Pictured above: former Secretary of the US Department of Human Health Services, Kathleen Sebelius.

We received a number of comments from my last blog post 87.5% of Pediatric Trials Don’t Have Published Results , which explored the high rate at which investigators are failing to disclose the results data of their trials online. The topic of trial disclosure has been gaining awareness and causing massive conversation on social media within life sciences circles. Since we published that post one month ago, there has been a major breakthrough in the legislation and enforcement around trial disclosure, which I write about below. But first, let's review the negative effects that a lack of trial disclosure has on the medical community.

Failing to disclose trial data to the public leads to:

  • Biased medical literature towards positive results
  • Repeated failed experiments because researchers were unaware of the results of a similar trial
  • Wasted research funding because of repeated failed experiments
  • Lack of awareness of negative side effects from specific interventions
  • Risking volunteer health in vein by not sharing learnings from intervention with the medical community
  • Reducing the volume of data to inform future clinical development teams and potentially slowing the rate at which we can advance healthcare innovation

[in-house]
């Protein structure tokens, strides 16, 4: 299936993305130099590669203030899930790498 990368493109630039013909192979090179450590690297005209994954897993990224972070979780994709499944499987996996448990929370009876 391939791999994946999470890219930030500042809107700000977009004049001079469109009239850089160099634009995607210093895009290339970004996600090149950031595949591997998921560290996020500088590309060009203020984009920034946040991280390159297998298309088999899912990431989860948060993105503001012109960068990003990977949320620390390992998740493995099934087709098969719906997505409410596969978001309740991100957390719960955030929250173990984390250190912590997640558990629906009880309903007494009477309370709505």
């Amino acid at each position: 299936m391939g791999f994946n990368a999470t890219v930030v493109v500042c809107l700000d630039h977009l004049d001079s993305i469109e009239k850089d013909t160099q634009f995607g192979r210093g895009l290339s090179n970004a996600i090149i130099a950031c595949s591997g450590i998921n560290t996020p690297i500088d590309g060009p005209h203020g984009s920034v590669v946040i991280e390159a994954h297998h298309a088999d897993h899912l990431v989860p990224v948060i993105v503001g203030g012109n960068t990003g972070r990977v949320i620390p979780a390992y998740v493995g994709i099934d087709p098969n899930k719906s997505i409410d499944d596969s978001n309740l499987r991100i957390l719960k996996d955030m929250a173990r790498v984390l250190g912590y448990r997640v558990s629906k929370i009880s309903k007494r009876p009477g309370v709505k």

The FDA put laws in place in 2007 that require all studies done for commercial development to publicly share results. The majority of investigators have been defying these laws because the FDA has never penalized anyone for noncompliance. However, on September 16th the US government, specifically the US Department of Human Health Services (HSS), issued a revision to the 2007 laws that requires clinical trials to be reported and published.

The new rules, laid out in a 701 page document, are more specific to describe what level of trial disclosure is required from investigators. Now, researchers must:

  1. Register trials within 21 days of enrolling the first patient
  2. Post results within one year of trial completion
  3. Disclose exact methodology and plans for analysis
  4. Update any changes to protocol within 30 days

The HHS has also mentioned potential financial, criminal, and grant funding consequences for noncompliance. Individual violators may be fined up to $100,000 for a misdemeanor and up to $250,000 for a felony conviction. Organizations who violate the new laws face fines up to $200,000 for a misdemeanor and $500,000 for a felony conviction.

It seems safe to say that if enforced the new penalties will be taken more seriously by researchers. Life sciences professionals and patients all stand to gain from the wider adoption of trial disclosure practices, which we can expect to start taking place with these new rules.

Do you have any questions or comments about the above issues? Leave us a note in the comments.